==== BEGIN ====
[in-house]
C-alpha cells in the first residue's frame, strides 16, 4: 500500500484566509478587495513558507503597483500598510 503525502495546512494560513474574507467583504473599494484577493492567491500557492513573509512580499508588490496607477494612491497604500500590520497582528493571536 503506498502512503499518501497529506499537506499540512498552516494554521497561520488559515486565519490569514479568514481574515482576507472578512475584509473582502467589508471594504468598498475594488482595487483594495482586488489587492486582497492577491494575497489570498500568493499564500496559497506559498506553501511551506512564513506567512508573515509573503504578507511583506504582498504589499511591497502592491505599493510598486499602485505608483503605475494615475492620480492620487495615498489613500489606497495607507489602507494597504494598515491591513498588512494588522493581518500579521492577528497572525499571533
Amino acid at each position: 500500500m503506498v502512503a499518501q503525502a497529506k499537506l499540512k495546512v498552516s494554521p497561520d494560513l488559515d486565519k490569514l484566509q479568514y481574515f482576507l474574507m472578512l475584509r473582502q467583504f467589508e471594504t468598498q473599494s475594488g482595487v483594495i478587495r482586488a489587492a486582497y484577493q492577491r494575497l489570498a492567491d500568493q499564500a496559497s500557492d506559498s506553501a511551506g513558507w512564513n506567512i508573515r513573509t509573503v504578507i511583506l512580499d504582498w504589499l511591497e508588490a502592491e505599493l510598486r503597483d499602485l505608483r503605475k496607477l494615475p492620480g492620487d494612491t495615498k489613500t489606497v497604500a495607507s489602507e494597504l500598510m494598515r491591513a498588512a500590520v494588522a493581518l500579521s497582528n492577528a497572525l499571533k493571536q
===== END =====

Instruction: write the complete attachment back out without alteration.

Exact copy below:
[in-house]
C-alpha cells in the first residue's frame, strides 16, 4: 500500500484566509478587495513558507503597483500598510 503525502495546512494560513474574507467583504473599494484577493492567491500557492513573509512580499508588490496607477494612491497604500500590520497582528493571536 503506498502512503499518501497529506499537506499540512498552516494554521497561520488559515486565519490569514479568514481574515482576507472578512475584509473582502467589508471594504468598498475594488482595487483594495482586488489587492486582497492577491494575497489570498500568493499564500496559497506559498506553501511551506512564513506567512508573515509573503504578507511583506504582498504589499511591497502592491505599493510598486499602485505608483503605475494615475492620480492620487495615498489613500489606497495607507489602507494597504494598515491591513498588512494588522493581518500579521492577528497572525499571533
Amino acid at each position: 500500500m503506498v502512503a499518501q503525502a497529506k499537506l499540512k495546512v498552516s494554521p497561520d494560513l488559515d486565519k490569514l484566509q479568514y481574515f482576507l474574507m472578512l475584509r473582502q467583504f467589508e471594504t468598498q473599494s475594488g482595487v483594495i478587495r482586488a489587492a486582497y484577493q492577491r494575497l489570498a492567491d500568493q499564500a496559497s500557492d506559498s506553501a511551506g513558507w512564513n506567512i508573515r513573509t509573503v504578507i511583506l512580499d504582498w504589499l511591497e508588490a502592491e505599493l510598486r503597483d499602485l505608483r503605475k496607477l494615475p492620480g492620487d494612491t495615498k489613500t489606497v497604500a495607507s489602507e494597504l500598510m494598515r491591513a498588512a500590520v494588522a493581518l500579521s497582528n492577528a497572525l499571533k493571536q